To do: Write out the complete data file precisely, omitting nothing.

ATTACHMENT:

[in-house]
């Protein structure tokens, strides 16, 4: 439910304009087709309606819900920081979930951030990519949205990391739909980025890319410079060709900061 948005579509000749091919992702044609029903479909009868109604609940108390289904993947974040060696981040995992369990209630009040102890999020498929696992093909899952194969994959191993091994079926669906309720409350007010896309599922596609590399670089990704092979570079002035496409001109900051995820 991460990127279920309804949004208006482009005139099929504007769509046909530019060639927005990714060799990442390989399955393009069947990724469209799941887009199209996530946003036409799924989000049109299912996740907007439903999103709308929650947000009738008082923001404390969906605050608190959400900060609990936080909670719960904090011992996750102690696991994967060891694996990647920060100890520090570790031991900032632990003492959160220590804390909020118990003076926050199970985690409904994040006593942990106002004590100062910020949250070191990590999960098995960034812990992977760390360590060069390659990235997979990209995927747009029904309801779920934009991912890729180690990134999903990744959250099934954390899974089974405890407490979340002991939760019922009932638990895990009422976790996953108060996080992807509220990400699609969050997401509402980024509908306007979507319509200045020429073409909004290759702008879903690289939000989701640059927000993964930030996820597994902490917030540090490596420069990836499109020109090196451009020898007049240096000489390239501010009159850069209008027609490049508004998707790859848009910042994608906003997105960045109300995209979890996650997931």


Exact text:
[in-house]
């Protein structure tokens, strides 16, 4: 439910304009087709309606819900920081979930951030990519949205990391739909980025890319410079060709900061 948005579509000749091919992702044609029903479909009868109604609940108390289904993947974040060696981040995992369990209630009040102890999020498929696992093909899952194969994959191993091994079926669906309720409350007010896309599922596609590399670089990704092979570079002035496409001109900051995820 991460990127279920309804949004208006482009005139099929504007769509046909530019060639927005990714060799990442390989399955393009069947990724469209799941887009199209996530946003036409799924989000049109299912996740907007439903999103709308929650947000009738008082923001404390969906605050608190959400900060609990936080909670719960904090011992996750102690696991994967060891694996990647920060100890520090570790031991900032632990003492959160220590804390909020118990003076926050199970985690409904994040006593942990106002004590100062910020949250070191990590999960098995960034812990992977760390360590060069390659990235997979990209995927747009029904309801779920934009991912890729180690990134999903990744959250099934954390899974089974405890407490979340002991939760019922009932638990895990009422976790996953108060996080992807509220990400699609969050997401509402980024509908306007979507319509200045020429073409909004290759702008879903690289939000989701640059927000993964930030996820597994902490917030540090490596420069990836499109020109090196451009020898007049240096000489390239501010009159850069209008027609490049508004998707790859848009910042994608906003997105960045109300995209979890996650997931």